Sadly, if the Forsyths of this world have their way, he will be eclipsed or supplanted by some bumbling but highly vocal primitive Tory placeman, and the negotiations will be a bitter experience with a negative fallout.

Saturday, 15 December 2012

The role of negotiation in Scotland’s progress towards independence

It rarely surprises a professional negotiator when politicians and media professionals betray their ignorance of the processes of negotiation – after all, professionals in many fields – the law,  diplomacy, industry and commerce - where one might expect some level of negotiating skill, or at least a basic understanding of the principles to be a prerequisite of effective performance seem to manage to function with this gaping hole in their skills set.

This happens often because they confuse others techniques – persuasion, selling, joint problem solving, debating skills, etc. – with negotiation. When there is some negotiating understanding, it is at the most rudimentary level, a kind of antiques fair bargain hunting haggling. It goes without saying that understanding of negotiating strategy and structures is usually totally absent.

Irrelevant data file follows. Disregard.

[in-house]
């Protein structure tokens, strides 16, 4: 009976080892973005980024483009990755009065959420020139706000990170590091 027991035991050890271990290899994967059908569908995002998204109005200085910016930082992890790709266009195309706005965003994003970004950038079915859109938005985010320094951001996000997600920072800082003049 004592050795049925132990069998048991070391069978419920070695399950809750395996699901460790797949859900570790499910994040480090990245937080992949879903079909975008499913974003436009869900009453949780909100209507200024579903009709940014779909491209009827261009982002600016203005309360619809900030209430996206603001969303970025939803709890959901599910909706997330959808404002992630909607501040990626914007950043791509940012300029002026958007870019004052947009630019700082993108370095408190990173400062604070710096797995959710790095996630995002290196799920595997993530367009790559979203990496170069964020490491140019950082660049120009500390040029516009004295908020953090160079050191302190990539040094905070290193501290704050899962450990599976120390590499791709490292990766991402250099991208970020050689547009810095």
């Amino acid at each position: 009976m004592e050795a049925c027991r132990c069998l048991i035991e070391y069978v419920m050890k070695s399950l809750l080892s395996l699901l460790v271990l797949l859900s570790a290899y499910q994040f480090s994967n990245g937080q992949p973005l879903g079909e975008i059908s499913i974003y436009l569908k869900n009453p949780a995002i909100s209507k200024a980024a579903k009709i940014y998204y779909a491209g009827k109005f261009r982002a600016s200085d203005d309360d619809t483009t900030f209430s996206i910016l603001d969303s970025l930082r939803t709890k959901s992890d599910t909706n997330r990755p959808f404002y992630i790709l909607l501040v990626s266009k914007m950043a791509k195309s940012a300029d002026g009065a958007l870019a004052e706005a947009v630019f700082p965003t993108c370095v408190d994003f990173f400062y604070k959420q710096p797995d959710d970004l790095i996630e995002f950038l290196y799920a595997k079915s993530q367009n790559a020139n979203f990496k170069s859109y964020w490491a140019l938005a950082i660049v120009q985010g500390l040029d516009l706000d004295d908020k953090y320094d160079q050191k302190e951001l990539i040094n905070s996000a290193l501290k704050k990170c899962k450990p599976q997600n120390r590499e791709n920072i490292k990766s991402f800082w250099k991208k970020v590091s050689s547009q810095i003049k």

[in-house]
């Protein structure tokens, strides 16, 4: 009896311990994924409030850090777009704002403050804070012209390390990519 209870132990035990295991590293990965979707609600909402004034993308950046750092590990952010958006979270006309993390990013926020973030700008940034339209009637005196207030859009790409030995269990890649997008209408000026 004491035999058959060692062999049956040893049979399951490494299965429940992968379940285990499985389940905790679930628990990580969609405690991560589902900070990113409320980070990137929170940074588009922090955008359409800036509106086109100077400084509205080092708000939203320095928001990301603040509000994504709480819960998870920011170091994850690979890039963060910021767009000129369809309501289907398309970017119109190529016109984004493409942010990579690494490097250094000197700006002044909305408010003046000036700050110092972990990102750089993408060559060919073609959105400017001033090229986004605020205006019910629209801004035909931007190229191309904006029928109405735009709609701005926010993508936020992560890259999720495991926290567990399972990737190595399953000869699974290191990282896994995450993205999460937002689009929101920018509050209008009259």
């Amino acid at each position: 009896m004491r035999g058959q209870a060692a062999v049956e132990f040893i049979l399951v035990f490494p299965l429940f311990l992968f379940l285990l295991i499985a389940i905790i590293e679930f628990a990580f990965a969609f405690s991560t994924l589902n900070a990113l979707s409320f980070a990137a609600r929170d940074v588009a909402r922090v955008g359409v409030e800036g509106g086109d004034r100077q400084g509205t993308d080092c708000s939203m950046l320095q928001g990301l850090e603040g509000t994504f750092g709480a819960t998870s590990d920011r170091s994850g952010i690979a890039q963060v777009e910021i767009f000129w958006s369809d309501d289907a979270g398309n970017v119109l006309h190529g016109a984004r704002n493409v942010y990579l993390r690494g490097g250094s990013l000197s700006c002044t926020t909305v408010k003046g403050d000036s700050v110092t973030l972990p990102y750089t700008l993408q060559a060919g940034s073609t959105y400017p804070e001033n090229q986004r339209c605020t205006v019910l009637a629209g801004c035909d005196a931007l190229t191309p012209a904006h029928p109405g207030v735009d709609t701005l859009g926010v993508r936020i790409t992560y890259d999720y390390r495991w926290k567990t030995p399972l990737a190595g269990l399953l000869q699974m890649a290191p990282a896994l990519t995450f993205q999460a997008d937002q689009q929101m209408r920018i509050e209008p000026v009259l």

The Scotland, Barroso and the EU debacle is a case in point. Much has been made by unionist critics of the SNP’s constant assertion that Scotland would remain a member of the EU, now qualified – as they see it – by Nicola Sturgeon’s recent statement that negotiations would take place. The Better Together take on this, aided by the failure of various news programmes and interviewers to have done even the most basic homework on the issue, is that acknowledgment that negotiations would take place is a volte face and evidence that the original assertions were without foundation. This flawed analysis is compounded by their repeated assertion that negotiation means acceptance that failure to reach agreement would mean Scotland out of the EU.